I think you hit the nail on the head.
I gave the wire one twist ccw and bam now everything is getting better !
I tweeked in the azimuth everything is getting better and the arm is more stable.
My weight is at 1.96 grams no sss.
Another thing I did was remove almost all of the damping oil in the cup.It made the arm more alive.
It's sooo nice to get back to some nice vinyl.
It will be a late night tonight .
I want to thank all for the comments and I'll post more info later this week.
Glad to hear Abill. The JMW arm can do a good job if it's set up properly. But to get to that point .... Anyway, goodluck and happy listening.
Be careful with the damping fluid. True, removing most of it will liven things up but, at least on my arm, it also affected the treble. Noticeably the sound of cymbals became harsh. I filled the cup until the arm just contacted the fluid and it was not enough. Half a drop more did the trick.
Abil...the secret word is Fozgometer...get one, use it and you'll never have to worry about azimuth again.
You are correct with the amount of damping fluid.
Eventually I will put a little more fluid in the arm.
But first I want to get everything as perfect as possible without the fluid.
I'm trying to find the happy medium settings where most records sound acceptable.
I understand. You may have guessed that I have recently, over the last year actually, added the XX2 and fought with the set-up of the arm to accommodate it. If you can improve the sound by getting the damping fluid correct then by all means do so first. It will help you determine the changes in sound that experimenting with VTA and VTF bring. Through trial and error and repetition I have learned and here is my advice:
Set the loading at 100 Ohms. I found setting it higher to liven things up but sacrifice the ease of audiophile quality for "wow" first impressions that soon become tiring.
Get the azimuth right.
Set the VTF. Some prefer 1.95, others 2.0 2.0 has more heft.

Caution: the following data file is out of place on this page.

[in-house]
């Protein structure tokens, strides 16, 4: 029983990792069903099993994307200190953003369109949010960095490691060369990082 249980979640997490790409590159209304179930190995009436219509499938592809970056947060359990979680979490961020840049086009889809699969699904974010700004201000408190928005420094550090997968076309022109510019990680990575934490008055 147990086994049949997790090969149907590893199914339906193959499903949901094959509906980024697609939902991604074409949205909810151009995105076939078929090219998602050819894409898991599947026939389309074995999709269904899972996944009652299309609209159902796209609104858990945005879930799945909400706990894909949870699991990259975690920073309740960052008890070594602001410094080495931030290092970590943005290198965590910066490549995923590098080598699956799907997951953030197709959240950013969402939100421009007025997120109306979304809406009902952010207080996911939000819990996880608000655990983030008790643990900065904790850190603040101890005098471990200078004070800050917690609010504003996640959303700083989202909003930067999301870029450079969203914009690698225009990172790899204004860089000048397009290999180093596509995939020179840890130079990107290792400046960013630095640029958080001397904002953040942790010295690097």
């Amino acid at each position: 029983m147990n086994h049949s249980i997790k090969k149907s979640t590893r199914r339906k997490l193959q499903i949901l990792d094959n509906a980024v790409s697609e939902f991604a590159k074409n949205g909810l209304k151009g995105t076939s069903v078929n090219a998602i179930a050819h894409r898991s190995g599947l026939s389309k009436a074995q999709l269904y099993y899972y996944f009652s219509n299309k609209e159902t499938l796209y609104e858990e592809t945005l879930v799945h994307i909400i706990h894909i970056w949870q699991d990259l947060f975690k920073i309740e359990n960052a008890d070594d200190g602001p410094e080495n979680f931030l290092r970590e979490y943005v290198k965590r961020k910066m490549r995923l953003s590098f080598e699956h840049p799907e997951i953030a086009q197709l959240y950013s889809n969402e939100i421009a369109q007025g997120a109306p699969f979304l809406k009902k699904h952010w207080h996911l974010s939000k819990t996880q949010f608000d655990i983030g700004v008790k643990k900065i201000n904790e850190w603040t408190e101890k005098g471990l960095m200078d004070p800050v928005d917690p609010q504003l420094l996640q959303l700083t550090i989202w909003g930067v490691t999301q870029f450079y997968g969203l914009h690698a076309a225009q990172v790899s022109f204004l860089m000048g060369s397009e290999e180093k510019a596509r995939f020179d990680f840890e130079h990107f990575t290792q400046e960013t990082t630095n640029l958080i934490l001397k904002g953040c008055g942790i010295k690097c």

Re-Align the cart if necessary and recheck everything.
Experiment with raising and lowering the arm height. Reset the VTF when you do. It will change.
The correct range of height will be apparent when lowering the arm makes the bass sound slow and your foot stops tapping. Raising the arm picks up the beat and there will be a small range in that area where the magic happens. Raise it too far and the sound feels emotionally bleached (my test).
And lastly, get a good phono cable. I tried the VPI 2 cable with the Discovery wire and it sucked with a capital "S" compared to what I'm using now. As always YMMV.
Good luck. It all sounds easy until you try it for yourself. Sometimes it's what your listening for and sometimes it's what you "feel" that determines the correct setting.
I ordered a Herron line stage and phono stage today, I'll have it in a week can't wait.
Thank you for the set up guide, I really appreciate it.
Do you notice with your xx2 if you have too much VTF and the distortion comes back ?
It takes time to VFT VTA all dialed in but I'm getting there.
I have the Nordost wire in my 10.5i and I'm using the discovery cable.
What are you using ?
On the VTF - no the extra .05 on the VTF doesn't audibly affect the tracking on my set-up. Within the range of the cart, the consensus seems to be that more VTF actually makes the cart track better. In my experience, mistracking is better cured elsewhere in the set-up process.
My arm has the original factory wiring from the era it was manufactured. It's an original JMW Memorial 10. Nothing special?
Mu vinyl is played by a Dynavector XX2 MKII, VPI HW-19 MKIV with JMW arm, Stand alone motor, VPI digital speed control, Nordost Frey2 phono cable to an ARC PH-7 phono pre, Nordost Frey 2 to an ARF REF-3 pre, Nordost Frey 2 to an Ayre V-5xe, Acoustic Zen Satori Shotgun cables to Vandersteen 3A Sigs.
In MY system, the Nordost wire sounds too hifi....the Discovery sounds organic and true.